It all depends on the length of the work. For example, the epic involved an immense amount of research and organization, given the travels and the time factors in all three books, and the fact that ultimately, they all should connect. I have six very large binders and presently, nine notebooks filled with materials and notes. My outlines, which changed at least four times during the research and early writing, are all in the notebooks.
On the other hand, I may start to make an outline for a Petrarchan sonnet but write it before completing that outline, for it is in my head.
Only occasionally do I write sketches of characters, although I do write notes about major figures as reminders. You need to remember that I am also an actor and a director, and characters do not lie outside, but in us. Any scene or activity I not only see as the character but feel. The character must be deeply understood by me; then, scenes write themselves.
At the same time, I am not writing in prose. For Spenser, I used a modern adaptation of his own “Spenserian,” stanza, so that action and speech had to flow smoothly through the intricacies of the verse. In a sense, it is much like what an actor does, who not only is responding and speaking but also knowing where to stand, what tempo is necessary, what projection is needed, and at what emotional level the character is at—all simultaneously.
For Fiction Writers: Do you listen (or talk to) to your characters?
I let the character talk, but I sense myself as the character talking as I write. I am fully in the scene, seeing it with the eyes of the character, or sometimes as a camera watching the action. This can get brutal when involved with a battle.
What advice would you give other writers?
Learn your craft: learn how language is constructed, what its structures and sounds, and rhythms are in their profundity. Whatever the genre which you use, what is different about it from other genres? What can it be used for? Watch people and how they act; listen to how they talk; examine how they relate; what are their “characters”? What instigates a need to write something? Why do you decide to write a novel, a short story, a poem, a play? What meaning do you find that underlies what you are writing? Watch, listen, ponder, until you must write what you need to write, endure.
How did you decide how to publish your books?
Essentially, by chance. My book of poems, A Weathering of Years, was one I had not even thought of. For the retirement of the Dean of Arts at the University of Alberta, I read an epyllion (a tiny epic) in comic praise of her. Afterward, a poet I knew, who now is involved with a publishing company, asked me if I would submit a manuscript. I had never thought of one, but I collected the poems, had it edited, and submitted it. It was rejected. However, my editor knew a publisher in Toronto; we met him, and he was interested in it as a self-published book, and it was done. It was also an accident for the epic trilogy. My editor had met another publisher who became interested and has published the first two books of the trilogy (the third is still being edited).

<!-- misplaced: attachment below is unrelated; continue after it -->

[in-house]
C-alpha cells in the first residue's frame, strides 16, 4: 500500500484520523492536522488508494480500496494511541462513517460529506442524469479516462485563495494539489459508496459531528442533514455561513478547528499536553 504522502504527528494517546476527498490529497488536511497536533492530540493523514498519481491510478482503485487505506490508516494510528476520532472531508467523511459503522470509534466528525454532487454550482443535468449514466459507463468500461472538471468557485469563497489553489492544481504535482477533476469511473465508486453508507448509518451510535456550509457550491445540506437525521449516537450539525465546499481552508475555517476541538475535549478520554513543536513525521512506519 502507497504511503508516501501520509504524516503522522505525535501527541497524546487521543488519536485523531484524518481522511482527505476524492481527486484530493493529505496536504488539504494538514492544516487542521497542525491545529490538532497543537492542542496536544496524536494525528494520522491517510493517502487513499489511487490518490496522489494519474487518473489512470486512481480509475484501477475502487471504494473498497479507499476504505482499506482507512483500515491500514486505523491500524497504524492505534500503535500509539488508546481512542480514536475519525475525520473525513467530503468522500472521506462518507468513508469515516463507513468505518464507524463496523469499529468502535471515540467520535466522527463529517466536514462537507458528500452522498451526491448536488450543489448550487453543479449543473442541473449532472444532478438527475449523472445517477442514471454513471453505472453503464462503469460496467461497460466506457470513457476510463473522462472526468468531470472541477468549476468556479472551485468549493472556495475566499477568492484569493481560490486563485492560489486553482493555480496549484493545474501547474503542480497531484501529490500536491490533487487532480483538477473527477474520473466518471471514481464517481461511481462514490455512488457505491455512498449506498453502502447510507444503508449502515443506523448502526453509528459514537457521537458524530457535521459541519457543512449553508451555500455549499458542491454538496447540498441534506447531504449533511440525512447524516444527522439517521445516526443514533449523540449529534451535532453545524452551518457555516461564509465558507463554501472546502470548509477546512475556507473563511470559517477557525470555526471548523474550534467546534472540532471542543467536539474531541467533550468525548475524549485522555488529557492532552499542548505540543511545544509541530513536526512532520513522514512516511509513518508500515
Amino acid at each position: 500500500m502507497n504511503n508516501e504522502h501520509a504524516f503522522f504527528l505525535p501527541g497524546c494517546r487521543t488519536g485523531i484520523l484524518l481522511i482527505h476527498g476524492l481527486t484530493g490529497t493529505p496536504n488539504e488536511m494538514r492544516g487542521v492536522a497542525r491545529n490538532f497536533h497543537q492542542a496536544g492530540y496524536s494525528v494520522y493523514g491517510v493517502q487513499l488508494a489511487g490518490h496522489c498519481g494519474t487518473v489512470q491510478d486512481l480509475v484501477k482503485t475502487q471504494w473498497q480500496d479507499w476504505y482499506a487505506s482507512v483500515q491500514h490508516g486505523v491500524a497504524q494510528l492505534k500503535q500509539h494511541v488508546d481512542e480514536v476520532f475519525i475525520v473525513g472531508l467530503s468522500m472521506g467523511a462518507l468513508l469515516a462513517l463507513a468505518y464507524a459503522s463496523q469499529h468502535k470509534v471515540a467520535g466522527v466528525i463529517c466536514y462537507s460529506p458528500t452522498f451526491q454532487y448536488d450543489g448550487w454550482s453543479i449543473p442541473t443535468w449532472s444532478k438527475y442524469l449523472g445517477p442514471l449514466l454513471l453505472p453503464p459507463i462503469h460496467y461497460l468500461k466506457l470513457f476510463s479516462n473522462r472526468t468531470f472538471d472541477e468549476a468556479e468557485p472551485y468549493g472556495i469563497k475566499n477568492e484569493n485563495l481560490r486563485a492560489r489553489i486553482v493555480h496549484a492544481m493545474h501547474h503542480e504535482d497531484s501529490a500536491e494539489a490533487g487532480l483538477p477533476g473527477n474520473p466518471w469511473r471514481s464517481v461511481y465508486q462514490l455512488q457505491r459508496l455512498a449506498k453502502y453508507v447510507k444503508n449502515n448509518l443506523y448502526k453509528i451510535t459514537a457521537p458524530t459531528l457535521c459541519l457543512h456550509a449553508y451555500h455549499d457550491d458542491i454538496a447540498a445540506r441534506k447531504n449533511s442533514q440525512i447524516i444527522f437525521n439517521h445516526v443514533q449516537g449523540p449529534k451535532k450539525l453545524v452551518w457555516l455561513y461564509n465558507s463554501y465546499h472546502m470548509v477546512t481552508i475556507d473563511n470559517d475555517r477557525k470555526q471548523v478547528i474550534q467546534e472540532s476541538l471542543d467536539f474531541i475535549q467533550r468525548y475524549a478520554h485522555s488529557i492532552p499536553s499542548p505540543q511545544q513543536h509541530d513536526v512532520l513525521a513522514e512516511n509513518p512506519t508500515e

My adventures indicate how haphazard it is for new authors to find a publisher. All I can suggest is that you join a group that deals with the genre you write—I belong to the League of Canadian Poets. Also, be diligent—check out the publishers in your genre and make what contacts you can. Publishing has a very fragile and arduous path.
What do you think about the future of book publishing?
This is a strange time for publishers. With the pandemic bookstores have been closed for several months; some publishers are near bankruptcy; the major publishers are attentive to the possibilities of a best seller and put their strongest interests there. And yet, bookstores still do business. In BC, some bookstores in the interior have an active mail-order business=one northern one has been selling over a thousand books a month, with loyal readers; and there are still active book clubs. As well, eBooks appeal to another public, and the audiobook has become increasingly popular. The problem is how to break into these markets. But, despite prophecies of doom, people continue to read in one way or another.
What genres do you write?: Poetry, including epic poetry, plays
What formats are your books in?: eBook, Print, Both eBook and Print, Audiobook
Carl Hare Home Page Link
All information in this post is presented “as is” supplied by the author. We don’t edit to allow you the reader to hear the author in their own voice.